Fridays are treat days and we usually stop at the garage on the way to work and let Liam choose a treat for himself (he always chooses jelly beans). But some Fridays we just don’t have time or energy or money to stop. On these days, I used to tell him that it was any day OTHER than Friday. This used to work pretty well, he would accept his mother’s words as gospel, as every child should. THESE days he knows exactly what day of the week it is, when I try to fib he reminds me by singing his Days of the Week song – a gratingly irritating tune that goes something like “Monday, Tuesday, Wednesday, Thursday, Friday, Saturday, Sunday, seven days are in a week and each one is a FUN day. Every day is a brand new staaaart, wave hello to Mr Sun as he rises, and wheeeeen the day is done, down goes the sun, tomorrow brings some new surprises!” That’s the short version, it goes on and on. Then he makes ME sing it because apparently I don’t know the days of the week because HOW could I have possibly thought that TODAY wasn’t Friday? Now pull over and get me my jelly beans.

Gone are the days when I could blog to my  heart’s content.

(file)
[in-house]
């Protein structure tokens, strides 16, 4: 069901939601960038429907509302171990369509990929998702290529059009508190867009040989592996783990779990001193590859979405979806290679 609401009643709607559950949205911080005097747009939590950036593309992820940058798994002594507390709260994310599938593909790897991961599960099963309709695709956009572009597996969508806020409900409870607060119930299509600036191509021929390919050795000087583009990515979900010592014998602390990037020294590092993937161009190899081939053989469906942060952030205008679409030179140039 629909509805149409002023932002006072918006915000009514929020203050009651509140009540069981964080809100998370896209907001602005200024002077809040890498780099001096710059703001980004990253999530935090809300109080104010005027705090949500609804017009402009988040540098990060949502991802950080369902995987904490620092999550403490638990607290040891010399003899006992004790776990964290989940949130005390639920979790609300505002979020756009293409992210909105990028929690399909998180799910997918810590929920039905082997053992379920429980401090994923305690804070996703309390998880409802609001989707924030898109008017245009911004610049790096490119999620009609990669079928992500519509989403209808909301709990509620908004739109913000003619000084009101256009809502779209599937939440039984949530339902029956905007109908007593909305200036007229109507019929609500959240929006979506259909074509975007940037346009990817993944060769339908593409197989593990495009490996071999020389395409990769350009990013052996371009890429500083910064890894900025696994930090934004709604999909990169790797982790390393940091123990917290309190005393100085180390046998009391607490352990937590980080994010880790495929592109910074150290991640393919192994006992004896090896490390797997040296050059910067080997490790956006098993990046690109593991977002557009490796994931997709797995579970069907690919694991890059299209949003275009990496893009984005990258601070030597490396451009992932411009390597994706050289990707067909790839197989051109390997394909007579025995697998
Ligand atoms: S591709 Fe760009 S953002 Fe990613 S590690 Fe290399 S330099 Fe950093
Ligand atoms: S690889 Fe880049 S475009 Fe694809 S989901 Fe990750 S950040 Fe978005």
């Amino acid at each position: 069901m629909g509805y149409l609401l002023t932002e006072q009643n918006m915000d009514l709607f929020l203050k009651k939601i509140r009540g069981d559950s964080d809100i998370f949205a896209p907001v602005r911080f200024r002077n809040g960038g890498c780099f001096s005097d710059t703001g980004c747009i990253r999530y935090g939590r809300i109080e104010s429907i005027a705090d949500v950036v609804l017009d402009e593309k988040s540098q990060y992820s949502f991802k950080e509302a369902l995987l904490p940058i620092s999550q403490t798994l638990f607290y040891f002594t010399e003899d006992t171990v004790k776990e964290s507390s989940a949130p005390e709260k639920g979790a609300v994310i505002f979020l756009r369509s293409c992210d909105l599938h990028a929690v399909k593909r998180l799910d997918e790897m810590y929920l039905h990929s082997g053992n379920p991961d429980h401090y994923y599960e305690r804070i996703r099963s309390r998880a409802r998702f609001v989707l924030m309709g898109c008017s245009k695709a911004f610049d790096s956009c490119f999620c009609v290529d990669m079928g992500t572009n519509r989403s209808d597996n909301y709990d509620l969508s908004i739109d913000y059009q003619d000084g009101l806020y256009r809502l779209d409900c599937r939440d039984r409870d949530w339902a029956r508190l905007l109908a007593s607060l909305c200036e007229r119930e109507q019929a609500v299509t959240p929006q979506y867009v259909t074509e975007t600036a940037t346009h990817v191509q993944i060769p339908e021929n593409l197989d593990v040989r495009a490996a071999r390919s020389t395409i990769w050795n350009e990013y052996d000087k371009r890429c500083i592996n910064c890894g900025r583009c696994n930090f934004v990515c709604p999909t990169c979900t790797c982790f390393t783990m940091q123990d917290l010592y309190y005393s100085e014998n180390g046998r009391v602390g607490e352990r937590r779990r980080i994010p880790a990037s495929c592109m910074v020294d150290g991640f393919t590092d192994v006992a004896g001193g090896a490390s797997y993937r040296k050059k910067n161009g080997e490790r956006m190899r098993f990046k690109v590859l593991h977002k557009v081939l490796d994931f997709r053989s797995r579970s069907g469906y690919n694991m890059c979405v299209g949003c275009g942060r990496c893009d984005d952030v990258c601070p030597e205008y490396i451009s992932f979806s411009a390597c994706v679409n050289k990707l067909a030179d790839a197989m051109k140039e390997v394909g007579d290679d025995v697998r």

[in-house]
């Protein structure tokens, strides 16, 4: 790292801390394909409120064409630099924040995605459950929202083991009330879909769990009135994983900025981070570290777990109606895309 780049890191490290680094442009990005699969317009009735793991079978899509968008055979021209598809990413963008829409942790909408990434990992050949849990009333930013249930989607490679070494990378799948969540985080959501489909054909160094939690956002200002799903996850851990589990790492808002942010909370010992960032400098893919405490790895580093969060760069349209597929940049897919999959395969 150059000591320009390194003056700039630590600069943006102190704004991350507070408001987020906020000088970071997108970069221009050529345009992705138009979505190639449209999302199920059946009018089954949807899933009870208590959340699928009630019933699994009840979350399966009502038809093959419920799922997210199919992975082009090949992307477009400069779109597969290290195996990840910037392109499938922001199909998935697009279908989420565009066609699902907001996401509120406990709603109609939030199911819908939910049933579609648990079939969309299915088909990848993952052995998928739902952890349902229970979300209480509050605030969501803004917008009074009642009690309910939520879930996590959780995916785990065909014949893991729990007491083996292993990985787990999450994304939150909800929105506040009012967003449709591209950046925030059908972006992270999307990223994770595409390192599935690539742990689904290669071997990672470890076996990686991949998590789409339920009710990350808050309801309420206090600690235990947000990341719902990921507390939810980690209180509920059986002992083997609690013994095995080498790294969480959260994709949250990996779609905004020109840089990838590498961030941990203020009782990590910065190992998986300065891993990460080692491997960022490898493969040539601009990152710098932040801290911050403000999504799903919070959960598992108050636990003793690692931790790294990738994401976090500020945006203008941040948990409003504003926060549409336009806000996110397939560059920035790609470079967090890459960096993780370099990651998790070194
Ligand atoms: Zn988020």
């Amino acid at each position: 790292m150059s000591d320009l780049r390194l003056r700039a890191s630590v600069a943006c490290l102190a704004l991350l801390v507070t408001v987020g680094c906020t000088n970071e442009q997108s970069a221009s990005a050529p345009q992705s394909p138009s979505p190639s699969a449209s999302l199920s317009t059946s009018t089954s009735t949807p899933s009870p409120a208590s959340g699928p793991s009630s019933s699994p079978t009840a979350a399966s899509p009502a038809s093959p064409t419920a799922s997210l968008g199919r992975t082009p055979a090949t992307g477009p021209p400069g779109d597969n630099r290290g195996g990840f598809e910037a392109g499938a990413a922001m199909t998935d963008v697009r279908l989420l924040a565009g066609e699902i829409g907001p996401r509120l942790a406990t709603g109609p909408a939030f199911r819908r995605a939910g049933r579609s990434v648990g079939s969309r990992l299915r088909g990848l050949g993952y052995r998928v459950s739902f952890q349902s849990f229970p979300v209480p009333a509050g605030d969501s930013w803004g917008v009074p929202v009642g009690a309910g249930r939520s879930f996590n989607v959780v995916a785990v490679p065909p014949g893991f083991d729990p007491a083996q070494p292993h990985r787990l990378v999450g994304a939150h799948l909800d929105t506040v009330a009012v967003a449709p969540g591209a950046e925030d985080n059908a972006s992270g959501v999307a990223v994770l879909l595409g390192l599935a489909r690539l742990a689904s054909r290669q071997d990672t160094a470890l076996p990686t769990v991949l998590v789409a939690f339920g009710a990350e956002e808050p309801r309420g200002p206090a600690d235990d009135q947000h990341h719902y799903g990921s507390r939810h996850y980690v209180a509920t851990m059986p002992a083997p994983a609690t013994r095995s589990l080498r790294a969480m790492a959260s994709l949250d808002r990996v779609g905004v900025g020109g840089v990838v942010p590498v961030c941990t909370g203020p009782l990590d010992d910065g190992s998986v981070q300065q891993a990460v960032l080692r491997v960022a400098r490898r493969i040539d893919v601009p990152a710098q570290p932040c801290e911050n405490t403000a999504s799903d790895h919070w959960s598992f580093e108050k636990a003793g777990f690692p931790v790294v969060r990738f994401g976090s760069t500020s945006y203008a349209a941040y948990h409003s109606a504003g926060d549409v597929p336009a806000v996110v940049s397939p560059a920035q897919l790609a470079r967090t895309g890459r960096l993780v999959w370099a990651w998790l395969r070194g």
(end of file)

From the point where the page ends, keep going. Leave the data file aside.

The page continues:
These days I have to politely ask for some time to use MY electronics in order to blog, browse or bleat on Twitter. These kids are all over my iPad like a bad rash. The worst part is that they are better at using it than I am. They open and close apps with ease, they know all the short cuts, they know how to adjust the volume and they give me dirty looks if I so much as try to get Talking Tom Cat to repeat something silly that I blurt out over their one on one repertoire with the Kitty. The only thing I need to teach them is how to turn the cellular data off when they get going, so that they don’t start shopping up a storm while my back is turned. I mean really.

When James Brown sang “This is a Man’s World” he evidently didn’t know any children, because clearly this is a kid’s world. What I have noticed is that as my kids grow and their intelligence levels increase, my bionic mommy powers decrease: the roles are slowly switching… these children seem to be teaching this parent way more than this parent is teaching these children.